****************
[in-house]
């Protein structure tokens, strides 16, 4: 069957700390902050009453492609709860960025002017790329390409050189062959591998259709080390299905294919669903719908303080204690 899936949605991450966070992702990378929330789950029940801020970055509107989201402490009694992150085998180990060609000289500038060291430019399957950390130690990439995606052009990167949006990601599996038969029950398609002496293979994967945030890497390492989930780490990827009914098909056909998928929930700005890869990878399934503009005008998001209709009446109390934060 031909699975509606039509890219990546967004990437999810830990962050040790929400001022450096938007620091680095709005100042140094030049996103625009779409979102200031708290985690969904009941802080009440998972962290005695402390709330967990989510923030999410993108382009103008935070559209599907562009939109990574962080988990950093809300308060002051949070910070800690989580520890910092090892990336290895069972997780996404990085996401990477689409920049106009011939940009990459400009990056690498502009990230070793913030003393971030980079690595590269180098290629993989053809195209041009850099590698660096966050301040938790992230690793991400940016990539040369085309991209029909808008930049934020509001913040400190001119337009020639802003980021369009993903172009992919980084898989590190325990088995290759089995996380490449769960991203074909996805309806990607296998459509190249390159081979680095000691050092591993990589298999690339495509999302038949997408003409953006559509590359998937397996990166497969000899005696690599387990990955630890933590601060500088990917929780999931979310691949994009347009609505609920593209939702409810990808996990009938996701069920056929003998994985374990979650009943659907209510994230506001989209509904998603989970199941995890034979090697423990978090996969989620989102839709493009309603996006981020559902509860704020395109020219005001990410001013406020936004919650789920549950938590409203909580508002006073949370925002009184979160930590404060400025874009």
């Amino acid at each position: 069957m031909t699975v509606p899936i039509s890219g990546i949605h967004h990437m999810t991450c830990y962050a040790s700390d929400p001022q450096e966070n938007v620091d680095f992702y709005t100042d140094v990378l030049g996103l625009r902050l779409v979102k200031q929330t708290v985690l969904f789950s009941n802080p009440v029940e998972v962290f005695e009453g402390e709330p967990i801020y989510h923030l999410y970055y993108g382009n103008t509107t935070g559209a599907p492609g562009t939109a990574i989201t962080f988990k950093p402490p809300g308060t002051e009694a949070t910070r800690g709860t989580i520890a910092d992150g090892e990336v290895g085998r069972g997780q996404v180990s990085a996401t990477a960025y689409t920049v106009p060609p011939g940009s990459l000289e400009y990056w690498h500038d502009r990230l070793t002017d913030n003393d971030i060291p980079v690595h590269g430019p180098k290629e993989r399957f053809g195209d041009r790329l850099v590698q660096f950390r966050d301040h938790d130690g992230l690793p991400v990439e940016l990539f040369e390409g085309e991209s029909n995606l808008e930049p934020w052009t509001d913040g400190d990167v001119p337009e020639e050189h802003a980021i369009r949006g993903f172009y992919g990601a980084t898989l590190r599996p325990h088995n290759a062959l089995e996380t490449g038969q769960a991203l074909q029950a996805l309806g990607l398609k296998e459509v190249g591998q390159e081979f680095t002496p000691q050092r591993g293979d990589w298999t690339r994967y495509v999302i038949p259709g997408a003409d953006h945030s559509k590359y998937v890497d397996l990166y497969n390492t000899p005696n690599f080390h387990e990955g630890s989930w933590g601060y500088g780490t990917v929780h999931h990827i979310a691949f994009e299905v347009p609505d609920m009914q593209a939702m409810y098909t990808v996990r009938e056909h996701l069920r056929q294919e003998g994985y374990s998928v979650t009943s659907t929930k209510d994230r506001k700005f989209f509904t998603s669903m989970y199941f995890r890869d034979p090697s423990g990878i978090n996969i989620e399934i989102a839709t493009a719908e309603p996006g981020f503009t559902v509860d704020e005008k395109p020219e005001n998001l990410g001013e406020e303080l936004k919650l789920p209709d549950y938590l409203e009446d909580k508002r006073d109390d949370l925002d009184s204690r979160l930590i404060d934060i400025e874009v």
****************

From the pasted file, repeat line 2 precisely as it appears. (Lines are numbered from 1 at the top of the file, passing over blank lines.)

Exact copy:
């Protein structure tokens, strides 16, 4: 069957700390902050009453492609709860960025002017790329390409050189062959591998259709080390299905294919669903719908303080204690 899936949605991450966070992702990378929330789950029940801020970055509107989201402490009694992150085998180990060609000289500038060291430019399957950390130690990439995606052009990167949006990601599996038969029950398609002496293979994967945030890497390492989930780490990827009914098909056909998928929930700005890869990878399934503009005008998001209709009446109390934060 031909699975509606039509890219990546967004990437999810830990962050040790929400001022450096938007620091680095709005100042140094030049996103625009779409979102200031708290985690969904009941802080009440998972962290005695402390709330967990989510923030999410993108382009103008935070559209599907562009939109990574962080988990950093809300308060002051949070910070800690989580520890910092090892990336290895069972997780996404990085996401990477689409920049106009011939940009990459400009990056690498502009990230070793913030003393971030980079690595590269180098290629993989053809195209041009850099590698660096966050301040938790992230690793991400940016990539040369085309991209029909808008930049934020509001913040400190001119337009020639802003980021369009993903172009992919980084898989590190325990088995290759089995996380490449769960991203074909996805309806990607296998459509190249390159081979680095000691050092591993990589298999690339495509999302038949997408003409953006559509590359998937397996990166497969000899005696690599387990990955630890933590601060500088990917929780999931979310691949994009347009609505609920593209939702409810990808996990009938996701069920056929003998994985374990979650009943659907209510994230506001989209509904998603989970199941995890034979090697423990978090996969989620989102839709493009309603996006981020559902509860704020395109020219005001990410001013406020936004919650789920549950938590409203909580508002006073949370925002009184979160930590404060400025874009």